Meanwhile, if you can live with the unalterable, decreasing pressure profile that the spring lever machines deliver, they remain a simple, reliable and remarkably elegant solution.

Michael Teahan has proposed a machine that allowed manual control over both the brew water temperature and the extraction pressure during the shot. His concept would use control levers to affect changes to each as the shot unfolded. This would make pulling a shot sort of like operating the throttles on a twin-engine airplane.

A system like this would seem to meet your desire for direct manual control, Mark. You could "fly" each shot in for a smooth landing. :)
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Postby Mark Prince on Mon Apr 02, 2007 9:07 pm

AndyS wrote:Michael Teahan has proposed a machine that allowed manual control over both the brew water temperature and the extraction pressure during the shot. His concept would use control levers to affect changes to each as the shot unfolded. This would make pulling a shot sort of like operating the throttles on a twin-engine airplane.

A system like this would seem to meet your desire for direct manual control, Mark. You could "fly" each shot in for a smooth landing. :)


How is that system be any different from say, the current direct lever design of the La Pavoni Europicola and Professional (putting aside for a moment the temperature controls obviously missing from those consumer machines)?

And a further thought:

While most likely not an ideal, high volume commercial machine, a possible dream machine setup for someone who wants a lifetime of fine tuning espresso directly, could be a temperature profile controlled, dual boiler Speedster style machine with a direct lever system. The human side of the equation can't do much about controlling temperatures of the brewing water, so let a computer, PID / whatever do that magic. But the human can, esp. with a lot of practice, control the exerted pressure on the bed of coffee.

Problem is, I don't think this dream machine could be built with today's available parts - the Pavoni's grouphead is imo too small and also relies on a heatsink design to keep it hot (and the brewing water that enters the cavity when you lift the lever up)... sticking that piston grouphead on a dual boiler design would screw up the engineering I'm guessing. And I don't know of any other direct-lever designs being made today (there's several spring levers out there, but afaik only one direct-lever system) - anyone know of any besides Pavoni's group?

To get this dream machine, a new grouphead / piston would have to be designed - a new design that allows maybe for a saturated grouphead, or the entire brew boiler sitting in the grouphead / lever housing, plus a better puck size than 49mm or 51mm could lead to some really interesting results. Dalla Corte has a "grouphead is the boiler" design, and so do Synesso, sort of, but neither seem to be conducive to modification to a direct lever pressure system.

There doesn't seem to be much interest in the industry in going back to levers. I've talked to a few companies about it (La Marzocco, Rancilio, Elektra), and with Kees about what's out there (not a hella lot - he's using, IIRC, the Gaggia spring piston 60ml commercial lever on his lever Mirage Idrocompresso - one of the most beautiful machines made today), and I think that's a shame - levers not only exude the "romance" part of espresso, but I also think they have the potential to bring more control and interesting effects to the beverage.

So unless the big (and not so big) manufacturers start looking at levers in a new way, we're stuck with a few companies (Gaggia, Pavoni, Nuova Simonelli, a few others) and a handful of available lever designs based on 50 year old specs. Still, I wouldn't mind interfacing for a dozen years with a dual boiler, preheating system, temperature controlled Speedster with that Gaggia spring piston lever design, with maybe a set of easily swappable springs included with the machine to provide a choice of pressures, like maybe .1 BAR up or down.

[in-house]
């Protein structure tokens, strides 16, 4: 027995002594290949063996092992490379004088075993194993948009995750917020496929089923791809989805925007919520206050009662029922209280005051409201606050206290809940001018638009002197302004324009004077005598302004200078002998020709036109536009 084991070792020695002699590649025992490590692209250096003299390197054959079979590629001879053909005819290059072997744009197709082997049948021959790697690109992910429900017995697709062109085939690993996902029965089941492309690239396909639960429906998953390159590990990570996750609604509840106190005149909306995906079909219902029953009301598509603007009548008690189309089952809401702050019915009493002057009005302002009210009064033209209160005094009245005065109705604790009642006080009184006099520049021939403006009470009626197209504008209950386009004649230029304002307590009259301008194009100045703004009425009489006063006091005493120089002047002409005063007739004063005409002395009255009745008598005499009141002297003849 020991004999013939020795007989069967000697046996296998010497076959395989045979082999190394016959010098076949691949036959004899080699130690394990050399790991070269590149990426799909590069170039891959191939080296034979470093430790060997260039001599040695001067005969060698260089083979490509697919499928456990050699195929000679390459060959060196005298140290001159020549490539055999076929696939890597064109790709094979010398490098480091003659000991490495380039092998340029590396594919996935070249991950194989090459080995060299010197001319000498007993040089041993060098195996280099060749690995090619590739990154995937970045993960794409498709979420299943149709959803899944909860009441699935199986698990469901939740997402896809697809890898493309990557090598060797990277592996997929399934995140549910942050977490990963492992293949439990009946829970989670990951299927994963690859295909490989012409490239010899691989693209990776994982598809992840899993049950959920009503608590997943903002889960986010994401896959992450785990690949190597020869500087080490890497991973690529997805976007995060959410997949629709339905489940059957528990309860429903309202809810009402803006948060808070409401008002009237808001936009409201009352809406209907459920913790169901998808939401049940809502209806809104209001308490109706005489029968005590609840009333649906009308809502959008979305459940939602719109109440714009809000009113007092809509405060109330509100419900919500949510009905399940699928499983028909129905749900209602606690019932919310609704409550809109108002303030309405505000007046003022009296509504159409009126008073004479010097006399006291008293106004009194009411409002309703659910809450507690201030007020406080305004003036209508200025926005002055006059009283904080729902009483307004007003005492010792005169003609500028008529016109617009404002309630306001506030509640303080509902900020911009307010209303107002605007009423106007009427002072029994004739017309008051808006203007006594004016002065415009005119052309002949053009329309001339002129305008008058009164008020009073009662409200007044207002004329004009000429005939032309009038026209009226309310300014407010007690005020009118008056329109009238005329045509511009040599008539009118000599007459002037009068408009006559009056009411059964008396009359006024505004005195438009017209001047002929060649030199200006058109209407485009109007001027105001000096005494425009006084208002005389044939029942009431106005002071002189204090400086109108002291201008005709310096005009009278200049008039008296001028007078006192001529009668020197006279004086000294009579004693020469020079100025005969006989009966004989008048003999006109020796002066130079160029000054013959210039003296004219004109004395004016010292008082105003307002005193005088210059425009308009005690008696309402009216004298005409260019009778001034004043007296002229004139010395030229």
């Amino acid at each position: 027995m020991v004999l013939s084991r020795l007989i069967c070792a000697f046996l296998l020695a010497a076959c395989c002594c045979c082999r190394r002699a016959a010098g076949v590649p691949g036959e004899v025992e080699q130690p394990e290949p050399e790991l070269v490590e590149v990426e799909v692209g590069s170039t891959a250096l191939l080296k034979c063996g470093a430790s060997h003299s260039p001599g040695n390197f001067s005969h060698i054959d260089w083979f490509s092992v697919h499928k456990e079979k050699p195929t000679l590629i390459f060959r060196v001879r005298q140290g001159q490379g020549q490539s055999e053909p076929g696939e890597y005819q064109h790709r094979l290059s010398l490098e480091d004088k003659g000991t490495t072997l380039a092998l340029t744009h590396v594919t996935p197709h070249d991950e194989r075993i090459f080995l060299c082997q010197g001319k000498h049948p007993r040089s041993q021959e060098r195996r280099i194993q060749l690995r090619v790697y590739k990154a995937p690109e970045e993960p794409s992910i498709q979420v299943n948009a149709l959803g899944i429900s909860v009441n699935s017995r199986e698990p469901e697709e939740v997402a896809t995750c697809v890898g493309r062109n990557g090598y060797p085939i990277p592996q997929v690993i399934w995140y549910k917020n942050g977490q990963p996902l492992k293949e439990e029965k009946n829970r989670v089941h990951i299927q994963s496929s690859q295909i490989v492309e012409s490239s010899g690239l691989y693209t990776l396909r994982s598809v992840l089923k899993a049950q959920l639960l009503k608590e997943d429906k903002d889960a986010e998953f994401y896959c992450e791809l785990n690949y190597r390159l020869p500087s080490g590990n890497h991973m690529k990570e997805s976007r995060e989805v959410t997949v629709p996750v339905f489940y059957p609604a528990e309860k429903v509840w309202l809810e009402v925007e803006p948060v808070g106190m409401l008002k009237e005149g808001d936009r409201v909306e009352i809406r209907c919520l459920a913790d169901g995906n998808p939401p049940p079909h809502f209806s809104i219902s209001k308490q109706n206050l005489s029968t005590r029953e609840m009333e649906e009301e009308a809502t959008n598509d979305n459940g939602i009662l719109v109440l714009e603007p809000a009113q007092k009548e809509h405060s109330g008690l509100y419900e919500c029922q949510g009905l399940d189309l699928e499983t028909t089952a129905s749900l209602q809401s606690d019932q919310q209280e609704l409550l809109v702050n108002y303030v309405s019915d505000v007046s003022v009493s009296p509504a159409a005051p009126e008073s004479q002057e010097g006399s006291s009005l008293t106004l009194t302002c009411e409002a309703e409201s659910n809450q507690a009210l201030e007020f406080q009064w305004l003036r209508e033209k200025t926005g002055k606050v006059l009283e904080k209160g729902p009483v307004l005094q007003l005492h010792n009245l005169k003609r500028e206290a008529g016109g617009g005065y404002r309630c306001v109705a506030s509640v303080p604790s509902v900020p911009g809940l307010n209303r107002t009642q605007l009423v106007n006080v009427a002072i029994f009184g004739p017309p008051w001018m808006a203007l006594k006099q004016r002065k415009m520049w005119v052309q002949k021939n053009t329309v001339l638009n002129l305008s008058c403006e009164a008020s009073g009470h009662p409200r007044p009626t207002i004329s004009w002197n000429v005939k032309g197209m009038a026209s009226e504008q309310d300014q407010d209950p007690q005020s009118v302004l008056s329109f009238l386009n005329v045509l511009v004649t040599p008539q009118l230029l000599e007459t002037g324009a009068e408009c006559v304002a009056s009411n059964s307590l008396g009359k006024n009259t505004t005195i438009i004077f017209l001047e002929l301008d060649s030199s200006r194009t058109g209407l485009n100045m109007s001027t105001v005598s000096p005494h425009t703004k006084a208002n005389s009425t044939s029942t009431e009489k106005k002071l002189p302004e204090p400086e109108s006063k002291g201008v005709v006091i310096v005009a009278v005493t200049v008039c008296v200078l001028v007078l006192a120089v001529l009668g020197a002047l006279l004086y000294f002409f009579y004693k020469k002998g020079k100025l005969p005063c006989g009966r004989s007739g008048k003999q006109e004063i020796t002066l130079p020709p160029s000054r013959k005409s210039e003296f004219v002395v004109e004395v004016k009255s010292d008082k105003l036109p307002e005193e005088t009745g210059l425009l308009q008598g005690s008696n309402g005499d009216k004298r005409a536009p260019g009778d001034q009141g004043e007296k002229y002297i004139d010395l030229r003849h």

Or even better, and more frustrating - a direct lever system that will force me to get better at making espresso, or suffer trying. Give me good temperature controls (something the Pavonis don't have) - I'll create my own pressure profile, damnit; ;)

Mark
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Postby barry on Mon Apr 02, 2007 9:16 pm

AndyS wrote:Michael Teahan has proposed a machine that allowed manual control over both the brew water temperature and the extraction pressure during the shot. His concept would use control levers to affect changes to each as the shot unfolded. This would make pulling a shot sort of like operating the throttles on a twin-engine airplane.



i want a speed brake on my espresso machine! :D



--barry "dude, look at all the levers!"
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Postby barry on Mon Apr 02, 2007 9:19 pm

MarkP wrote:But the human can, esp. with a lot of practice, control the exerted pressure on the bed of coffee.


especially with a big honkin' pressure gauge to watch whilst one is espressing the coffee.
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Postby Mike Paras on Tue Apr 03, 2007 5:33 am

MarkP wrote:...sticking that piston grouphead on a dual boiler design would screw up the engineering I'm guessing.


Couldn't someone could just make a separate manual piston pump that could be swapped in to replace the rotary pump of virtually any normal machine- like a prehistoric Schectermatic?
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Postby barry on Tue Apr 03, 2007 9:42 am

mikep wrote:Couldn't someone could just make a separate manual piston pump that could be swapped in to replace the rotary pump of virtually any normal machine- like a prehistoric Schectermatic?



hhmmmm... interesting idea.
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Postby Kevin Cuddeback on Tue Apr 03, 2007 7:01 pm

This patent seems to be coming at it from a different direction: A mechanism on the bottom of the portafilter to maintain back-pressure during the shot to eliminate channeling?